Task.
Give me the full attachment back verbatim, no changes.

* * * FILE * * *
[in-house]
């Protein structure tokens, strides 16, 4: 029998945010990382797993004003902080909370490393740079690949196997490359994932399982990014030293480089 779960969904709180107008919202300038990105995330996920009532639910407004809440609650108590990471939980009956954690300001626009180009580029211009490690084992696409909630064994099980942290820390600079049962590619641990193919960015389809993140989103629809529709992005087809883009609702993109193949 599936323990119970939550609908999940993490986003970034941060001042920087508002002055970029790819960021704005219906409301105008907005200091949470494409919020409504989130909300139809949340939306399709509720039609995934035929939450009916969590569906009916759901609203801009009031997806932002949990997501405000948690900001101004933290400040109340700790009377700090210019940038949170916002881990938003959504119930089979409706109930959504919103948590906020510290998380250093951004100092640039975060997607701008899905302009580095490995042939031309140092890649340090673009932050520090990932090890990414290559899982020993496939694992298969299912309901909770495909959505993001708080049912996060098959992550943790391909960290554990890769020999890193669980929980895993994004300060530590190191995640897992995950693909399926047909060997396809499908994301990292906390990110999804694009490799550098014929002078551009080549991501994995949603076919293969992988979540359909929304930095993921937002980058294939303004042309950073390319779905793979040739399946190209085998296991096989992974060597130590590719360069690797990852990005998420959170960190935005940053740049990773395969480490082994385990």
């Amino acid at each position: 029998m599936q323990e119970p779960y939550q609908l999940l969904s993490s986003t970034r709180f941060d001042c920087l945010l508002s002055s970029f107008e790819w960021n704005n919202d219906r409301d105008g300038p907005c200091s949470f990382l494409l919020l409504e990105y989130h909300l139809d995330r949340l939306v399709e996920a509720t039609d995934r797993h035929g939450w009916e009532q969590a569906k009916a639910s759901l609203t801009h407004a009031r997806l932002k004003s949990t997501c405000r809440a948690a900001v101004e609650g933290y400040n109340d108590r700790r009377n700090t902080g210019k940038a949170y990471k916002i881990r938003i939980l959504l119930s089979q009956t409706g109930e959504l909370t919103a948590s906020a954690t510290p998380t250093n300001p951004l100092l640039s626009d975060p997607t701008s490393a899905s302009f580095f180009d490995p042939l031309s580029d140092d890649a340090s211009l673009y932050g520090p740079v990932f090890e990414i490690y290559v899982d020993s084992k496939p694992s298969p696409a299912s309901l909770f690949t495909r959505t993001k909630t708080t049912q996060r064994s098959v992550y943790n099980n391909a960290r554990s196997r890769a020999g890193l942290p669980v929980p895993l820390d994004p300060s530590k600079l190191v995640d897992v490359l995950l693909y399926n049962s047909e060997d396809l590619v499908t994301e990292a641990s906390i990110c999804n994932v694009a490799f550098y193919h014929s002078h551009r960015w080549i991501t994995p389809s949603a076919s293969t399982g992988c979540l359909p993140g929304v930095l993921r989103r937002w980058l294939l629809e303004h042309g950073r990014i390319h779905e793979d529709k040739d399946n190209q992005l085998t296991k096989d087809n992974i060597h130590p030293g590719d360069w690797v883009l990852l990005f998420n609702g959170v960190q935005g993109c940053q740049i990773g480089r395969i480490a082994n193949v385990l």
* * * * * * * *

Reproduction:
[in-house]
């Protein structure tokens, strides 16, 4: 029998945010990382797993004003902080909370490393740079690949196997490359994932399982990014030293480089 779960969904709180107008919202300038990105995330996920009532639910407004809440609650108590990471939980009956954690300001626009180009580029211009490690084992696409909630064994099980942290820390600079049962590619641990193919960015389809993140989103629809529709992005087809883009609702993109193949 599936323990119970939550609908999940993490986003970034941060001042920087508002002055970029790819960021704005219906409301105008907005200091949470494409919020409504989130909300139809949340939306399709509720039609995934035929939450009916969590569906009916759901609203801009009031997806932002949990997501405000948690900001101004933290400040109340700790009377700090210019940038949170916002881990938003959504119930089979409706109930959504919103948590906020510290998380250093951004100092640039975060997607701008899905302009580095490995042939031309140092890649340090673009932050520090990932090890990414290559899982020993496939694992298969299912309901909770495909959505993001708080049912996060098959992550943790391909960290554990890769020999890193669980929980895993994004300060530590190191995640897992995950693909399926047909060997396809499908994301990292906390990110999804694009490799550098014929002078551009080549991501994995949603076919293969992988979540359909929304930095993921937002980058294939303004042309950073390319779905793979040739399946190209085998296991096989992974060597130590590719360069690797990852990005998420959170960190935005940053740049990773395969480490082994385990």
């Amino acid at each position: 029998m599936q323990e119970p779960y939550q609908l999940l969904s993490s986003t970034r709180f941060d001042c920087l945010l508002s002055s970029f107008e790819w960021n704005n919202d219906r409301d105008g300038p907005c200091s949470f990382l494409l919020l409504e990105y989130h909300l139809d995330r949340l939306v399709e996920a509720t039609d995934r797993h035929g939450w009916e009532q969590a569906k009916a639910s759901l609203t801009h407004a009031r997806l932002k004003s949990t997501c405000r809440a948690a900001v101004e609650g933290y400040n109340d108590r700790r009377n700090t902080g210019k940038a949170y990471k916002i881990r938003i939980l959504l119930s089979q009956t409706g109930e959504l909370t919103a948590s906020a954690t510290p998380t250093n300001p951004l100092l640039s626009d975060p997607t701008s490393a899905s302009f580095f180009d490995p042939l031309s580029d140092d890649a340090s211009l673009y932050g520090p740079v990932f090890e990414i490690y290559v899982d020993s084992k496939p694992s298969p696409a299912s309901l909770f690949t495909r959505t993001k909630t708080t049912q996060r064994s098959v992550y943790n099980n391909a960290r554990s196997r890769a020999g890193l942290p669980v929980p895993l820390d994004p300060s530590k600079l190191v995640d897992v490359l995950l693909y399926n049962s047909e060997d396809l590619v499908t994301e990292a641990s906390i990110c999804n994932v694009a490799f550098y193919h014929s002078h551009r960015w080549i991501t994995p389809s949603a076919s293969t399982g992988c979540l359909p993140g929304v930095l993921r989103r937002w980058l294939l629809e303004h042309g950073r990014i390319h779905e793979d529709k040739d399946n190209q992005l085998t296991k096989d087809n992974i060597h130590p030293g590719d360069w690797v883009l990852l990005f998420n609702g959170v960190q935005g993109c940053q740049i990773g480089r395969i480490a082994n193949v385990l």